Mom's Semester Abroad!
First off, Happy Mother's Day!!!
I've drawn up a little plan that I hope can solve a lot of problems in one fell swoop. Firstly, there's the tourism fatigue problem. Mom, you've gone on all the trips, done everything interesting that a church or Korean Dayton Seniors' group can do. You've been all over America, Asia, Europe, and even multiple times to Korea. You haven't been to Africa, but I don't know nothing about traveling in Africa, so I'm gonna leave that alone. But the point is -- you've seen all that a tourist can see, done all that a tourist can do. It's time for an upgrade to that experience.
And then there's the boredom problem. You've lived and worked in Dayton all your life, made professional and personal connections there, and got deep roots in the ground. But for better or worse, you've suddenly got little stress, financial security, and lots and lots of free time. It's time to turn these valuable commodities into something new and wonderful. Not many people are so lucky as to have all these things in abundance.
My little proposal is simple.Do the one thing in life very few people have the time and money -- and concrete, connections that make the opportunity -- to do, which is spend a semester abroad. In this way, you can see another country as a local, as an insider, which is the one thing all temporary tourists want to do but can't. And even as a Korean native speaker and someone who knows the culture, this is a barrier that's hard to breach. And Mom, in your case, having a short visit usually has meant a packed iterary, little time to rest or even breathe, and short, superficial tastes of a lot of new and old things. But what if your could be a tourist with all the benefits of a local? This is a rare opportunity, and a good way, with a son who lives in the hood in question, to quarterback just such a trip. You've been here, you've seen some it -- and the one thing making it kind of suck a little on even your longest, latest trip out here was precisely:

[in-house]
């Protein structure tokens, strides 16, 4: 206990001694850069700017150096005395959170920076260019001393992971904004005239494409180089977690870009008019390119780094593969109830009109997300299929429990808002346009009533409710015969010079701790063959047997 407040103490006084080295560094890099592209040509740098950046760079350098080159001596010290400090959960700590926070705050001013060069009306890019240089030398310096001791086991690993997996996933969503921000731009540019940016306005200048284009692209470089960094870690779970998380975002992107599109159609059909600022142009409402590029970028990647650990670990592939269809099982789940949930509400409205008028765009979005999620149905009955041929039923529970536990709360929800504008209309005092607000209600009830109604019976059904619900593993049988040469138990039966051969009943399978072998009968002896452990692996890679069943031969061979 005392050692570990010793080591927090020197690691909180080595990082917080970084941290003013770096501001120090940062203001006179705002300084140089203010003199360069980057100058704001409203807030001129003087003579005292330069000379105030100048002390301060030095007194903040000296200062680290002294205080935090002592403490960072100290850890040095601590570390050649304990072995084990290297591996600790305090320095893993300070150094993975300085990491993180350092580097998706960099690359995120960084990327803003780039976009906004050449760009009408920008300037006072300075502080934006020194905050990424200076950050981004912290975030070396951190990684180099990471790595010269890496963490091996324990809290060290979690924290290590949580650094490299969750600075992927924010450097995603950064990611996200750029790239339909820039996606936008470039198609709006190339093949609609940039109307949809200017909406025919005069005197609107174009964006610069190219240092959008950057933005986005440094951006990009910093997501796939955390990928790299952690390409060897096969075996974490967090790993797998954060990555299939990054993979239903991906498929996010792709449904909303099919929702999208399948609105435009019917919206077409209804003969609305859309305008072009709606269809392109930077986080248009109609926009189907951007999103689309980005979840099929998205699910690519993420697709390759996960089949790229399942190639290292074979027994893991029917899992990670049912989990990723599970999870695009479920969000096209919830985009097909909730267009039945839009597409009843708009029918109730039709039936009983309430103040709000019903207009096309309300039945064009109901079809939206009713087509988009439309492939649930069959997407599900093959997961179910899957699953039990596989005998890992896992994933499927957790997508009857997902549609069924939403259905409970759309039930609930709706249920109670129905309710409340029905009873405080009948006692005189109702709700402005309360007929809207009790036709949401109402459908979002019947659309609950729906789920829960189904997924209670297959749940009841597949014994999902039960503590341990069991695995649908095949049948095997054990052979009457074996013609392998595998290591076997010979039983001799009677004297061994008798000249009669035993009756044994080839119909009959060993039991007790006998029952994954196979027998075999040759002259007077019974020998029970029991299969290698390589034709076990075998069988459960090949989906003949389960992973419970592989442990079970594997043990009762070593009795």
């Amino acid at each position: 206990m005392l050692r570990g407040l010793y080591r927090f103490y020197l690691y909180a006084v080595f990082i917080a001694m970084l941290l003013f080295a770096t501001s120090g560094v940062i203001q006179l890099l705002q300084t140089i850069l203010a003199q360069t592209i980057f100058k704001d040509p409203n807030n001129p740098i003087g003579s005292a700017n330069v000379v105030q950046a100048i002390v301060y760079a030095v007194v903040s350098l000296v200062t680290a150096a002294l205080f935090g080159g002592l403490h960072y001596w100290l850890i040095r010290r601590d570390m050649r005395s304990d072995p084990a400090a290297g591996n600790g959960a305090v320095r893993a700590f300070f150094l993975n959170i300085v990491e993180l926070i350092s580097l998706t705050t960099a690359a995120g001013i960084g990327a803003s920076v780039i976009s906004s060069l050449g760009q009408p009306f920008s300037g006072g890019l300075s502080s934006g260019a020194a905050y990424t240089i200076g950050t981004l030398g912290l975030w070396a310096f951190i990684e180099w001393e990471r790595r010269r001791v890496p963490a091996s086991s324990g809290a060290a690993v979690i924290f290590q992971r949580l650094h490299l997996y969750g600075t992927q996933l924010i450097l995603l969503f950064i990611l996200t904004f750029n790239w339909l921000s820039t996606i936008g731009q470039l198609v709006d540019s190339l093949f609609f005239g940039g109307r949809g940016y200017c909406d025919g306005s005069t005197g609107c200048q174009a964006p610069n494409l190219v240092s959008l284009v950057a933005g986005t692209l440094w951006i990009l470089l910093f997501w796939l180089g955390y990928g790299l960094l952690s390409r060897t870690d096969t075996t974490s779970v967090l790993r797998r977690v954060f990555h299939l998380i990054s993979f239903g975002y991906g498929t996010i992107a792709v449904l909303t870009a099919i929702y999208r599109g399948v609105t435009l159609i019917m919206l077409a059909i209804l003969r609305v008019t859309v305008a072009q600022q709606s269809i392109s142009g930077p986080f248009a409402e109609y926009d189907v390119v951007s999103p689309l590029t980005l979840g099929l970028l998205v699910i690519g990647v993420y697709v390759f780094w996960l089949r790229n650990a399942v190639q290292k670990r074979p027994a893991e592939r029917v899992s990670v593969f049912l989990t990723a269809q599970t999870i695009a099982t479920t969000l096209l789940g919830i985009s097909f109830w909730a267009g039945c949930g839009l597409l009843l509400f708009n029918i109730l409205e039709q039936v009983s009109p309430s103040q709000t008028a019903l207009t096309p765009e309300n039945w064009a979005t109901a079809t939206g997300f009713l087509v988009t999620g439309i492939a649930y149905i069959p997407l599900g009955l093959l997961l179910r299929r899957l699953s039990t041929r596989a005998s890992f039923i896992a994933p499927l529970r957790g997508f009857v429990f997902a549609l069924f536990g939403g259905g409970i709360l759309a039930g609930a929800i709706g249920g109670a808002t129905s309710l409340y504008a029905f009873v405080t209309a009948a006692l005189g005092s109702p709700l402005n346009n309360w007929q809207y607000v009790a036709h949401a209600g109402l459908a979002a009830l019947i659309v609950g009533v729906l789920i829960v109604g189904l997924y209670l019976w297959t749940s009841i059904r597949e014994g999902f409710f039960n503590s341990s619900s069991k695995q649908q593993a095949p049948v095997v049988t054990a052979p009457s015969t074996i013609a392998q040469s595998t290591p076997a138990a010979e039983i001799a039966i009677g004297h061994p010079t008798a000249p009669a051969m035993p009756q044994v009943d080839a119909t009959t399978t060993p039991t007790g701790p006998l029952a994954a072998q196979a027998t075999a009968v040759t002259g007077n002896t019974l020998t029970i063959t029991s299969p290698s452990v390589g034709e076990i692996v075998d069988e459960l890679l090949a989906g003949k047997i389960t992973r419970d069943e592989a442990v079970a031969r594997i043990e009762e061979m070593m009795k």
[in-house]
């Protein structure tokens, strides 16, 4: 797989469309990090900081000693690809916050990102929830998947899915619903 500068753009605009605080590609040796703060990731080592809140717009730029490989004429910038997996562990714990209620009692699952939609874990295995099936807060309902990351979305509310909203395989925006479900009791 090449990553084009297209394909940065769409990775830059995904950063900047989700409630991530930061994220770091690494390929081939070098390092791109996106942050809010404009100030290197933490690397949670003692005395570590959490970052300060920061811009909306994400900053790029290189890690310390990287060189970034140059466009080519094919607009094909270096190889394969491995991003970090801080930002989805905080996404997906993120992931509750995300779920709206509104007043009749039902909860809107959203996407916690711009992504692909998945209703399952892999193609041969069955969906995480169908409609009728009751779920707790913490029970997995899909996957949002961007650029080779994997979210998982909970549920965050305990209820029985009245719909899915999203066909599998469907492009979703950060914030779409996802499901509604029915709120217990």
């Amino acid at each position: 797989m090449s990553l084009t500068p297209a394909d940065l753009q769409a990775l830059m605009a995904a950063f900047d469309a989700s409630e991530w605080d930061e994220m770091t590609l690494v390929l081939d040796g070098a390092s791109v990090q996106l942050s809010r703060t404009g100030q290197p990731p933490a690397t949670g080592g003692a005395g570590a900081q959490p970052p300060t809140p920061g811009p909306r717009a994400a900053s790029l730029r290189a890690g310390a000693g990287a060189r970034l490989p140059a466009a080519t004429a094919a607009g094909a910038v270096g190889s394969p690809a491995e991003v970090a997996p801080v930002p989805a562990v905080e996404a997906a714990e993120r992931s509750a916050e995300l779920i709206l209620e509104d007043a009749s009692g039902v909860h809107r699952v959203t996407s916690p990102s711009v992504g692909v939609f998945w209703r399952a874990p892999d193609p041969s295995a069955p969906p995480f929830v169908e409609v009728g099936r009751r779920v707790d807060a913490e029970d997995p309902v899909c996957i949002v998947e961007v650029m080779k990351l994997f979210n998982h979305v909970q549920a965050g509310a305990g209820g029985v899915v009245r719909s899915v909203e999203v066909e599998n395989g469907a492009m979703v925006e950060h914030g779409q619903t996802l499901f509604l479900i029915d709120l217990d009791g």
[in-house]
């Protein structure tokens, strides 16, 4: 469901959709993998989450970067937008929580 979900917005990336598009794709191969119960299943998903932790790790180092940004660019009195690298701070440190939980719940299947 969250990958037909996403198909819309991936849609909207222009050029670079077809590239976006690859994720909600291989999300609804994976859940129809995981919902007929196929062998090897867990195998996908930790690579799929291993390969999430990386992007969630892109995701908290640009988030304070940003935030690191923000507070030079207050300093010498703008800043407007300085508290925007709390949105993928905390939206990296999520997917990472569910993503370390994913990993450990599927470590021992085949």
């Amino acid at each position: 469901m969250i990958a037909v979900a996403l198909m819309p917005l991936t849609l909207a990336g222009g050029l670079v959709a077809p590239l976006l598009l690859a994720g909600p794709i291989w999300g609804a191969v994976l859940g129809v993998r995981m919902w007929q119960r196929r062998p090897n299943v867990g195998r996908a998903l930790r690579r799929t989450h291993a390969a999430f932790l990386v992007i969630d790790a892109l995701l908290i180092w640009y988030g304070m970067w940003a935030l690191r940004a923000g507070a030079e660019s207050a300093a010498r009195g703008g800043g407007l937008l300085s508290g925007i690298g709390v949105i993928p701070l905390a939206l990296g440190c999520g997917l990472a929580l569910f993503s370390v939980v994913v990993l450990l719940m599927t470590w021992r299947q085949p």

-- the hotel issue, since they're not a longterm solution
-- having a lot of free time but not having a plan ahead to maximize it
-- not having the sheer length of time to do certain kind of Local-style things